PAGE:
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NSW is hit with more restrictions on mass gatherings

Stricter restrictions on gatherings will be announced for New South Wales – but Prime Minister insists she will NOT re-imprison the state

  • NSW will impose stricter restrictions on mass gatherings and indoors
  • The number is expected to decrease at churches, funerals and weddings
  • NSW has seen a jump in cases following an outbreak at the Crossroads Hotel
  • Prime Minister Gladys Berejiklian said she will prevent the state from being put back in a closed state

New South Wales may face more severe restrictions in the coming days, but Prime Minister Gladys Berejiklian says he has no intention of locking the state.

The state government is expected to reduce the number at mass gatherings, including those at churches, funerals, and weddings.

The reductions are expected to be only minor, as there is not yet an outbreak of the coronavirus caused by those activities, Seven News reported.

It’s because stricter measures are being imposed on pubs and clubs across NSW.

New South Wales may be hit by more severe restrictions due to a wave of cases in the coming days. Pictured COVID-19 testing clinic in Picton, Sydney

New South Wales may be hit by more severe restrictions due to a wave of cases in the coming days. Pictured COVID-19 testing clinic in Picton, Sydney

Despite a jump in COVID-19 cases, Prime Minister Gladys Berejiklian refuses to lock NSW again. Pictured dinners at Speedos Cafe in Bondi

Despite a jump in COVID-19 cases, Prime Minister Gladys Berejiklian refuses to lock NSW again. Pictured dinners at Speedos Cafe in Bondi

Despite a jump in COVID-19 cases, Prime Minister Gladys Berejiklian refuses to lock NSW again. Pictured dinners at Speedos Cafe in Bondi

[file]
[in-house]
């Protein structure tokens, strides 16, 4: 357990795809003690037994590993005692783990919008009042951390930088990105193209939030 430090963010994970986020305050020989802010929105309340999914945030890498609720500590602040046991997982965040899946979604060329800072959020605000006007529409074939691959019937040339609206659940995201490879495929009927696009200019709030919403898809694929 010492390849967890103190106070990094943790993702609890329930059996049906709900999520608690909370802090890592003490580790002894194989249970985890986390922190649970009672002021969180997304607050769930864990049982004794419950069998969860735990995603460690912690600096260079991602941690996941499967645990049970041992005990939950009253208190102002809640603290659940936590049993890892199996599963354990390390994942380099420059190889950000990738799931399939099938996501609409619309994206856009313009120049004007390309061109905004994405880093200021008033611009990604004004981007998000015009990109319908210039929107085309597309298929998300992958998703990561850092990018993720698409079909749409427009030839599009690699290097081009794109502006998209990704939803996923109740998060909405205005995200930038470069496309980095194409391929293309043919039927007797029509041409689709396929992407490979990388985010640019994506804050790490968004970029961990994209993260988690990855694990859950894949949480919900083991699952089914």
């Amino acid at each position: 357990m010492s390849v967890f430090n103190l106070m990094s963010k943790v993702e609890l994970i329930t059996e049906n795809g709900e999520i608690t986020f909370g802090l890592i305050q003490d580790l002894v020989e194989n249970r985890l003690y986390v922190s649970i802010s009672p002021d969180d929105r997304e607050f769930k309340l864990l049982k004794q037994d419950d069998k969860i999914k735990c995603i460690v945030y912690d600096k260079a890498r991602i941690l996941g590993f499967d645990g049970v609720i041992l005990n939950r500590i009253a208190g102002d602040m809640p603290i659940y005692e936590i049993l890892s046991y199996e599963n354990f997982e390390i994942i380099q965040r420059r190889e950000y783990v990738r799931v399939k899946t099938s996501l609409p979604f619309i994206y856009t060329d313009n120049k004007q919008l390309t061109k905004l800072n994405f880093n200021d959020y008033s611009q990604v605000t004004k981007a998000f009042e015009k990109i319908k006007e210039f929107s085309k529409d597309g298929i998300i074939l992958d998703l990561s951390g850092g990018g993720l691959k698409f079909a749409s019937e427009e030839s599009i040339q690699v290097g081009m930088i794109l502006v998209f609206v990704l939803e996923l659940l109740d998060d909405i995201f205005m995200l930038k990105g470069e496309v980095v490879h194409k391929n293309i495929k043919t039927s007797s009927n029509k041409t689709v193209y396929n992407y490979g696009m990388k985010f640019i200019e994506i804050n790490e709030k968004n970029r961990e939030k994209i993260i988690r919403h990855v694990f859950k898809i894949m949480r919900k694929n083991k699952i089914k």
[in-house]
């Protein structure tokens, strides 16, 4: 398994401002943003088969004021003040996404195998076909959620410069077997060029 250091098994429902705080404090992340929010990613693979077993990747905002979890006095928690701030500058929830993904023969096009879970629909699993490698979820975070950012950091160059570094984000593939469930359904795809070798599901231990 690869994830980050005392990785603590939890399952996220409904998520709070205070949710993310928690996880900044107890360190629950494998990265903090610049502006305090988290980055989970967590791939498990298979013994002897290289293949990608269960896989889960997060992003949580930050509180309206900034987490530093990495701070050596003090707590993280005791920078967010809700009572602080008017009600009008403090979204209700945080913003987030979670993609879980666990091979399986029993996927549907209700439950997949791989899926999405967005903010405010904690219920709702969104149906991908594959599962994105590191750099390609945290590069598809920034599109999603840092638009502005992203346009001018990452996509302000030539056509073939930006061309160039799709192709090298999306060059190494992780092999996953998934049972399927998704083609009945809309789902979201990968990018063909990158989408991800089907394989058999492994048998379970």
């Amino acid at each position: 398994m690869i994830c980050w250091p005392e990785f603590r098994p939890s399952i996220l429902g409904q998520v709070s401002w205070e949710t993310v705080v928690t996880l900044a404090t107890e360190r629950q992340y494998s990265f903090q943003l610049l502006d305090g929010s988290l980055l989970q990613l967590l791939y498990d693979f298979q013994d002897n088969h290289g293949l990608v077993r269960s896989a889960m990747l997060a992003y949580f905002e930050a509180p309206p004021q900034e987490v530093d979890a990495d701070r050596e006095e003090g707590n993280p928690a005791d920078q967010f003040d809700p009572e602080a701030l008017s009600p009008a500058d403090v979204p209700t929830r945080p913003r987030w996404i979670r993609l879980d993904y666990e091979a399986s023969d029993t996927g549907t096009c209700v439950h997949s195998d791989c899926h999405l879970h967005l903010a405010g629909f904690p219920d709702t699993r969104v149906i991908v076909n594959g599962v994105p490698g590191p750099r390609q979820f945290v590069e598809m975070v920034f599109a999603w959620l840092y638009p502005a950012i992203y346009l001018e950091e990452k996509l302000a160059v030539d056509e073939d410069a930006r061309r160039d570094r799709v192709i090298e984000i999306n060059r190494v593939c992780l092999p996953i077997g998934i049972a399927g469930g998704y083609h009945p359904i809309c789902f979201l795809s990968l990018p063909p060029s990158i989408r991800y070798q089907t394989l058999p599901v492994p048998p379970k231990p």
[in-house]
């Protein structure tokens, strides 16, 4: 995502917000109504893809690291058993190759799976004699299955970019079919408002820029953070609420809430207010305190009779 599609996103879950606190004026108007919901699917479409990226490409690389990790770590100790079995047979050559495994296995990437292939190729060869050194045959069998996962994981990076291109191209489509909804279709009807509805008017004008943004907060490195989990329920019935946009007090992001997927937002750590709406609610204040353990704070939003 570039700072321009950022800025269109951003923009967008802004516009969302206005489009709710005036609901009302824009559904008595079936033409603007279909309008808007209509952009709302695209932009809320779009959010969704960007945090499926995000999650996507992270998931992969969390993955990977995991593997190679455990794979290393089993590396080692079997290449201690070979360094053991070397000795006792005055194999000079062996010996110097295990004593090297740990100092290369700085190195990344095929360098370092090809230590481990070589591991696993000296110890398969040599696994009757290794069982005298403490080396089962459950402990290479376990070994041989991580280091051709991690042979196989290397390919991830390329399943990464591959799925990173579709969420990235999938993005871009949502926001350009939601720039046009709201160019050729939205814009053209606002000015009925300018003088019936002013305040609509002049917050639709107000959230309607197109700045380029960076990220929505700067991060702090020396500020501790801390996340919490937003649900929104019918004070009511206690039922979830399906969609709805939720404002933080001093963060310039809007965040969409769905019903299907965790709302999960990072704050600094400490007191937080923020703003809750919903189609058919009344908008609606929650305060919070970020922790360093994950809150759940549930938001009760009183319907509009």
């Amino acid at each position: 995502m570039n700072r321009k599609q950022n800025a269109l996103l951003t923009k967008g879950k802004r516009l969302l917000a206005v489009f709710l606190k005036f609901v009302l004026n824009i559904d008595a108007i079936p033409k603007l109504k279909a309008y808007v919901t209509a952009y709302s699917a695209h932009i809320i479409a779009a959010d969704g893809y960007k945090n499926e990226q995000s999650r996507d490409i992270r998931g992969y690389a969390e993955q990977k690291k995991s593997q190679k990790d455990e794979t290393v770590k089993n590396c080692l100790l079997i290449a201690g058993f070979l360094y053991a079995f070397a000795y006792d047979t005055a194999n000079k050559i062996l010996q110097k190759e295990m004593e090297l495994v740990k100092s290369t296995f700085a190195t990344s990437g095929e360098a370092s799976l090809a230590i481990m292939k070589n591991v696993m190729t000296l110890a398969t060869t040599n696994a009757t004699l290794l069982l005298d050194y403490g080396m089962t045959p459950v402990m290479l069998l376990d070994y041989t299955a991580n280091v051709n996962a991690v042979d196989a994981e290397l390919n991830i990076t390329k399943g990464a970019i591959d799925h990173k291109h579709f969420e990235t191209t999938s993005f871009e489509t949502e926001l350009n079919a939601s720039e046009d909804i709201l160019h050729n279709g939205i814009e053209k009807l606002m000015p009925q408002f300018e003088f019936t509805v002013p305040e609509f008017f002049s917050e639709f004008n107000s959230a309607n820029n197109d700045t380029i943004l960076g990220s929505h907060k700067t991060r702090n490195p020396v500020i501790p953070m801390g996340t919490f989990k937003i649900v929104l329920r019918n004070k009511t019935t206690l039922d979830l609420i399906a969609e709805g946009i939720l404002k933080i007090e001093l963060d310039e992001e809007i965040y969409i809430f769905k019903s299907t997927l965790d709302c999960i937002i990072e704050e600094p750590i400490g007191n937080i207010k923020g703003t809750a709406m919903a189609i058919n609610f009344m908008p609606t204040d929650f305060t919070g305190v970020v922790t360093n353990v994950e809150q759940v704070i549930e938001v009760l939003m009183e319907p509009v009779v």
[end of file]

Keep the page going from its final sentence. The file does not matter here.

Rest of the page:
As of Thursday midnight, the locations have a maximum number of 300 people and halve group bookings from 20 to 10.

Marshalls are also required in locations to ensure they follow a COVID-safe plan.

Each cafe visitor must also register on arrival and provide their details in case contact tracking is to be performed.

On Thursday, New South Wales registered ten new cases across the state, including four returning travelers and three infections related to the Crossroads hotel.

The source of the three other cases remains a mystery and is currently under investigation by NSW Health.

The Crossroads Hotel outbreak, which has spread to 40 people, started after an infected man from Melbourne visited the hotel on July 3.

NSW health minister Brad Hazzard revealed on Thursday that one of the hotel’s cases had the largest number of virus particles in his body that the authorities have seen so far.

The NSW government is expected to reduce the number of meetings in churches. Portrayed photos of Mary Immaculate Church members are seen on chairs when church services were banned in April

The NSW government is expected to reduce the number of meetings in churches. Portrayed photos of Mary Immaculate Church members are seen on chairs when church services were banned in April

The NSW government is expected to reduce the number of meetings in churches. Portrayed photos of Mary Immaculate Church members are seen on chairs when church services were banned in April

“We have a young guy from that last cluster … he had one of the highest levels of infection we’ve ever seen,” Hazzard told Ben Fordham about 2GB.

“His viral load was quite capable of spreading it to everyone around him … we should all be on our guard.”

But despite the leap in business, Ms Berejiklian is adamant that the state will avoid a second shutdown.

“We can’t keep locking and we should avoid that at all costs,” she told KIIS radio.

Asked if Sydney would be locked up if it saw the same contamination numbers, Ms Berejiklian said, “We would prevent this from happening.”

She also ruled out suburban to suburban closures, as she tried in 12 zip codes in northwest Melbourne.

Ms Berejiklian said it is not effective to shut down a suburb where an outbreak is occurring because people who may be infected there travel ‘all over Sydney’.

“It’s all or nothing. You can’t close a suburb, because [people who have passed through] live somewhere else, “she said.

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